You are now ready to anchor in place your plastic Pave Edge restraint pieces. First, it is necessary to snap some chalk lines. The first chalk line should be up against, and parallel to the house foundation, with a length equal to your patios width. This is done in order to check for any unevenness in the foundation wall. Then by using the X measurement method, find the outside corners of the patio. This is accomplished by achieving the same distance from corner to corner and corner to corner in an X pattern. Mark these corners. Now snap your chalk lines to form your perimeter. Once again, check for square. Now install your pave edge along the three outside perimeter lines using the steel landscape spikes at two-foot intervals. Drive the spikes into this edging so that the chalk line remains visible. It may be necessary to cut and piece together the Pave Edge Pieces as they are provided in 10-foot lengths. Connectors are included with the Pave Edge to connect sections that are longer than ten feet.
5. Sand Setting Bed
Note: It is important to keep your sand dry. Always keep your sand covered in case of rain.
Do not attempt to level any area or surface irregularities with the sand. This will result in an uneven surface and unwanted settling.
Lay your screed guides (3/4" electrical conduit pipe or other suitable 3/4" guide) directly on the compacted base material in the center of the 10 foot section, running perpendicular from the house. Spread the sand starting from the center, nearest the house, directly on top of the screed rail, so that it stays in place, working away from the house and towards the perimeter. You will use your 6-8 ft. 2x4 to loosely spread the sand and to strike off any excess. Start against the house working towards you, pulling the screed board with a side to side motion over the screed rails. At the beginning, screed only an area which you can reach in order to lay a sufficient area of pavers so that you can have enough space to get on the pavers and work out from. Do not walk on your screeded sand. Then continue with screeding the remainder of the setting bed. Do not worry about voids that screed guides have left after you have removed them. You will lightly fill them with sand and trowel them smooth as you are laying the pavers.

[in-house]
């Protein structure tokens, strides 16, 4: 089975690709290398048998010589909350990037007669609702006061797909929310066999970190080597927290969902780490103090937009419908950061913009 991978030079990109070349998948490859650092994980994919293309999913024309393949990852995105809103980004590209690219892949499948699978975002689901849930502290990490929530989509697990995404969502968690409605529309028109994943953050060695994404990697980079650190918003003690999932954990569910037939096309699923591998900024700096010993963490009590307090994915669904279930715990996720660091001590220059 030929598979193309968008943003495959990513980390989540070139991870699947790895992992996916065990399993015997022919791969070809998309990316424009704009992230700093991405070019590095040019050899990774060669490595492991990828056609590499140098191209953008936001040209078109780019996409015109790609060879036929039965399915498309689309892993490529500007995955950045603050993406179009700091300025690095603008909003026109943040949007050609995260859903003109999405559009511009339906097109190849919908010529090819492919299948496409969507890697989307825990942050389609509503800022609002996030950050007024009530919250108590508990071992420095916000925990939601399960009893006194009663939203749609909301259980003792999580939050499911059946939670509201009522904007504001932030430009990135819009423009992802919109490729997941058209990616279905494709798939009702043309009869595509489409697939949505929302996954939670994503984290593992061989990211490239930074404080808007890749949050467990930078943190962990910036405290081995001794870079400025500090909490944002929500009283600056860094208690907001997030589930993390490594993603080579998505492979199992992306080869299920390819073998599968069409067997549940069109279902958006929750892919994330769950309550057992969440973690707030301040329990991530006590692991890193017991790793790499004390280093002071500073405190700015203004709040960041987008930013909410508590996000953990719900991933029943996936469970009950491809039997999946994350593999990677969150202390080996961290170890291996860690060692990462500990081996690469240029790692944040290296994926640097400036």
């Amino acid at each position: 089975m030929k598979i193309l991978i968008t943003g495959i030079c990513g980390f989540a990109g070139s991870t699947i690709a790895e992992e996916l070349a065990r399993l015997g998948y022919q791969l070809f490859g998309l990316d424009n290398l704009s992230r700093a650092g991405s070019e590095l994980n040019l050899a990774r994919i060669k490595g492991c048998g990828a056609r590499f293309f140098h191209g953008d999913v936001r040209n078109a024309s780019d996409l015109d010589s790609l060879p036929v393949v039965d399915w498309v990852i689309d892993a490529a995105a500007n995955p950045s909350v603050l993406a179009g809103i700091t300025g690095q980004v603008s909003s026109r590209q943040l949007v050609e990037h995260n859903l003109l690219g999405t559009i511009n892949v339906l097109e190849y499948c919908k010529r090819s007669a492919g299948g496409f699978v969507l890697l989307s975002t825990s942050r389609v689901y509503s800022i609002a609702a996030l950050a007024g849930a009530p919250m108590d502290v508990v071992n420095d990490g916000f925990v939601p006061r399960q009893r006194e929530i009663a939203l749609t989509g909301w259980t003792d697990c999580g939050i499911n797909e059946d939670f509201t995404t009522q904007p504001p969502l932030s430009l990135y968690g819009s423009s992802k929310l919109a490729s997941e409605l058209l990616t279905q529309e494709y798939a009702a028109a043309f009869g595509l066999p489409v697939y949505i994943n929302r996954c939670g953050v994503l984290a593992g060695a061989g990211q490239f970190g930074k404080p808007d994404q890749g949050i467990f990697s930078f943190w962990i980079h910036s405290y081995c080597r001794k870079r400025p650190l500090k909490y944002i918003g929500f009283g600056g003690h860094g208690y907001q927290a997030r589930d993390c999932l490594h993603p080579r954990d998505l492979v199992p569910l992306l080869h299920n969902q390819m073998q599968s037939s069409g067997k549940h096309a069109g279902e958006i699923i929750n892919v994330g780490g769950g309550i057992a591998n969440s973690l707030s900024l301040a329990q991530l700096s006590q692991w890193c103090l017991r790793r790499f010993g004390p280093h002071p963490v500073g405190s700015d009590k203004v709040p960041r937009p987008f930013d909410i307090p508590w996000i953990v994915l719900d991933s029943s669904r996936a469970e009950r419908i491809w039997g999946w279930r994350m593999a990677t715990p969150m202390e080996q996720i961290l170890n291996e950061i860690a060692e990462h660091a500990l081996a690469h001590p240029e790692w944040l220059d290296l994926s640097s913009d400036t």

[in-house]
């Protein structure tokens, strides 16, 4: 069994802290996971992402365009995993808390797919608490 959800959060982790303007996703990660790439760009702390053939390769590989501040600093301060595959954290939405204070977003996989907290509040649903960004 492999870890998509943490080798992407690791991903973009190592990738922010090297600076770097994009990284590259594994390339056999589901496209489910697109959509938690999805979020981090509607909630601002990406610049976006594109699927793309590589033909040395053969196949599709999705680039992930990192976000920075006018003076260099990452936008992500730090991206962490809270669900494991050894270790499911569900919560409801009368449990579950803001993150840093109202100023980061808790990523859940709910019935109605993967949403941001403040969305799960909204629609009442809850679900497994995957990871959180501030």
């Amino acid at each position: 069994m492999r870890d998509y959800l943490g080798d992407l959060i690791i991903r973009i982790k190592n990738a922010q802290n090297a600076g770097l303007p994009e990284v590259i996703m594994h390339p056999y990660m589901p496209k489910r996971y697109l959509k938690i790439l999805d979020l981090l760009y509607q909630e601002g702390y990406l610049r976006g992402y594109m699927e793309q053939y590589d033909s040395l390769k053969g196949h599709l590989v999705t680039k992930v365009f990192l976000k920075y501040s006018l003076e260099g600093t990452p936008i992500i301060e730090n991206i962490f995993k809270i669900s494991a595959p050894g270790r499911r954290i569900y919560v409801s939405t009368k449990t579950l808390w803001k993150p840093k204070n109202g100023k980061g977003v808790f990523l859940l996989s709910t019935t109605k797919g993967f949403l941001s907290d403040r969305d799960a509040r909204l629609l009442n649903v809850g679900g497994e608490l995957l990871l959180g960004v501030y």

6. Laying the Pavers
Starting from either corner near the house, lay your first paver moving with additional pavers towards the opposite side (moving left to right then right to left and so on, one row of pavers at a time. Work on top of the pavers, not in the sand. Set pavers lightly on the sand, NEVER press or hammer them into the sand bed. It is important to maintain straight lines in the pavers. To check for straight lines run a string from one end of the surface to the other over the laying edge of the pavers. Do this about every 3 feet or so. If there are some pavers lagging behind go back about three rows and using a small pry bar, wedge between the pavers and pry the pavers forward until they are in line again. Do not worry too much about the gaps at this point, they will even out during tamping later. Only set the pavers hand tight, and do not use a hammer to adjust the pavers or set them.
If you do not finish laying the pavers completely before the end of the day, cover the project that night if rain is expected.
If after laying the pavers you should need to adjust the Pave Edge slightly do so by pulling out the spikes with your pry bar, and then reinstalling.
7. The Final Steps
In this step, the pavers should settle in about 1/8" lower during compaction (only if loose screeded sand was used).
- Sweep off any debris or loose sand that may be on the pavers.
- Using a vibratory compactor you should make at least two passes over the pavers, starting around the perimeter and working inward overlapping each pass 2 to 4 inches. Make the second pass at a 45-degree angle to your first pass. The first pass of the compactor will accomplish the following:
- level all the pavers
- compact the sand bedding course
- force the sand up into the joints
Congratulations! You have now installed a maintenance free patio. Yours to enjoy for a long time to come.